Speedflex is marketed as “a life-changing way to get fit and healthy” – and it may well be, but to my mind that’s underselling it. Having burnt 580 calories in one 45-minute session at its centre in the City of London, I would personally pitch Speedflex as The Pain-Free Way to Get the Shapeliest Bum in the World. If you want to tone up in time for a holiday, this is the perfect way to do it.
So what is the deal? A high-intensity , low-impact training programme based around a set of cleverly engineered machines. These look a bit like the fixed weights you’ll see in a conventional gym, but instead of using heavy weights their free-motion arms respond to the force you exert on them. The result is a lighter, steadier exercise that cuts out the jolt you’ll get when you lift a weight and momentum kicks in.
A typical class involves a circuit of exercises using the machines, timed at intervals of 30 seconds or less. I first went along to Lombard Street for an induction and was taken through the different movements – the base position is a squat, but you might push up from there on to a standing position, lifting the arms of the machine above your head, or simply lean forward and row. A few “free” exercises like running on the spot, lunges or a plank are included in the circuit to mix it up.
Crucially, everyone is given a full body assessment and a VO2 test before they start, to establish their maximum heart rate. During each class your heart rate is monitored and displayed as a percentage of your maximum on big screens around the room. As a lazy Size 13, I found that very motivating during my first full class, because I didn’t want Emily, our trainer, to see “Emma Bartley: 30%” in big green digits on the screen and start making me do burpees or something.
Over the 45-minute session I started to get quite competitive about it, trying desperately to get my percentage higher than those of the other two people in my class. That was a real novelty, because they were both men, and if we’d been lifting actual weights, I’d never have been able to do the same circuit as them. But at Speedflex you’re working within your own range for cardio and resistance, and simply competing as to how hard you’re each working.
I did notice that the guys were much fitter and stronger than me after a few circuits, when Emily got us to switch from timed intervals to number of repetitions. During this part of the class, we took it in turns to be the “leader”, doing ten reps on each exercise before switching to the next, with the rest of the group following. Superfit Mark went first, and moved so fast that I could barely manage three reps before he’d done ten. But again, it pushed me to work harder, particularly when I was the leader, because I didn’t want the two of them to have done 25 reps while I was still counting out “Eight… Nine… Heurheugheugh”.
Developed a few years ago in America by a former World Series baseball player, an osteopath and a mechanical engineer, one of Speedflex’s biggest selling points is that the machines are very low impact. That makes it a great way to train if you’re injured, injury-prone, older or out of shape. But because it’s intense, it’s also popular with sporty types: the European brand ambassador is former England football captain Alan Shearer, who trains several times a week at the centre in Jesmond, Newcastle.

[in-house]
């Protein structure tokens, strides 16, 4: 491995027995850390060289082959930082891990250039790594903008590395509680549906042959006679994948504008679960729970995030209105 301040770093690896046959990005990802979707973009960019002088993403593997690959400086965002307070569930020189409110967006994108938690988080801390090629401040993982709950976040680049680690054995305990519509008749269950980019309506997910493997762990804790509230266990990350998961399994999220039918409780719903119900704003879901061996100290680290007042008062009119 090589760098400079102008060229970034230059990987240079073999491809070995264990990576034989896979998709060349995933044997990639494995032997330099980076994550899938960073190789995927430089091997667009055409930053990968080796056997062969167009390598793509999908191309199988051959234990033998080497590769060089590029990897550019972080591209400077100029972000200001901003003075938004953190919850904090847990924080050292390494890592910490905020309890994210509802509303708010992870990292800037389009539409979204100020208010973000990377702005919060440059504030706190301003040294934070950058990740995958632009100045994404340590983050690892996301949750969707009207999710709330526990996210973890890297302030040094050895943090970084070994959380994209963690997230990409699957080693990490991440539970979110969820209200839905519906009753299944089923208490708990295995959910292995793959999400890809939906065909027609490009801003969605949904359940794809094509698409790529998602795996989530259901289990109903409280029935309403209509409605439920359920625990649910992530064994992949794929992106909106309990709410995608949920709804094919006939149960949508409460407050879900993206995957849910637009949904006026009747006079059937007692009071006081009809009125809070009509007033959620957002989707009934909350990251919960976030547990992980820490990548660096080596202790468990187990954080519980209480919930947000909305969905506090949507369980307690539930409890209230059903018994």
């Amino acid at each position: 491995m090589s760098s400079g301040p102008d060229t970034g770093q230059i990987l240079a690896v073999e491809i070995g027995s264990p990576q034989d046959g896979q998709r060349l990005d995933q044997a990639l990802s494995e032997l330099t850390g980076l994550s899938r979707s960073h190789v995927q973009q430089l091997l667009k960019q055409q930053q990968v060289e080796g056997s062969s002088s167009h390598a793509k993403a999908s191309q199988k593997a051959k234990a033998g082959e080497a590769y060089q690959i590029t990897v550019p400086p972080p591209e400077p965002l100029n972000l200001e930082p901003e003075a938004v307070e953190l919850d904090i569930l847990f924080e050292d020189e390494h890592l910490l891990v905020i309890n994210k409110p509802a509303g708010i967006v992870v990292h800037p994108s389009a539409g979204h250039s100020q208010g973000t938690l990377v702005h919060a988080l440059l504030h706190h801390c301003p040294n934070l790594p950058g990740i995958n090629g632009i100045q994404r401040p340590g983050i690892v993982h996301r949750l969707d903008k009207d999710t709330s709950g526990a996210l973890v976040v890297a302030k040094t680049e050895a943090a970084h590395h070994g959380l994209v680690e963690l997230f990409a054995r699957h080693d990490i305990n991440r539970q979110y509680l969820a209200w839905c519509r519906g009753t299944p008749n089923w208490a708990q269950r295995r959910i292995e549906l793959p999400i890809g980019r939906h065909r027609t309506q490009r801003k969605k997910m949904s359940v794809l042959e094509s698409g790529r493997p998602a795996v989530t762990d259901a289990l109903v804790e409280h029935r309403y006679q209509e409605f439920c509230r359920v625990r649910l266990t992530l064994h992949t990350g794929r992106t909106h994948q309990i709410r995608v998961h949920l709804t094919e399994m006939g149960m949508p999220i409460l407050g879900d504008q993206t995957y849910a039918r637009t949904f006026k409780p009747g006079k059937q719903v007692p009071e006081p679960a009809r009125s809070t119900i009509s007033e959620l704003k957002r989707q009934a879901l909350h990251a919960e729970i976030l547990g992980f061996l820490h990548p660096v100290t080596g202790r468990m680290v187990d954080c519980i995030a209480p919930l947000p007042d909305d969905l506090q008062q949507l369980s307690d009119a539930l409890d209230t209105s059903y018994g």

Shearer’s involvement, along with the look of the machines and the website, make Speedflex seem quite masculine at first glance, but having tried the workout I think it will really appeal to women. Because you’re doing a lot of repetitions at a low load, you tone up rather than building muscle, and the squat position that’s the basis of most of the exercises makes it great for the upper thighs and bum. A quick (professional) peek at Emily as our session ends confirms my suspicion: doing this regularly gives you pretty perky glutes.
While I’m checking her out, Emily takes us through our training reports. I’ve spent ten minutes in the green zone, working out at 70-79 per cent of my maximum heart rate, 17 minutes in the amber zone (80-89 per cent) and 12 minutes in the red zone (90-100 per cent). My maximum heart rate was 183, which is about what I’d see in a spin class or on a run if I was pushing it, but because of how short the intervals are it didn’t feel like as much work as spinning or running. In 45 minutes, I’ve burnt 582 calories – and because they’re heavier the two men have done even better, with 600 and 1,000 apiece.
There are a couple of catches, of course. At present Speedflex has only two UK centres, in London and Newcastle (there are more in the US and Dubai if you’re a jetsetting type). The pricing isn’t particularly clear; the website advertises sessions for “less than £13”, but if you were doing the recommended three a week, the cost could mount up. But the centres are very luxurious, with rain showers, towels supplied and so on – and the technology makes it fun and incredibly motivating. If you do end up with the World’s Best Arse, I doubt you’ll consider it a bum deal.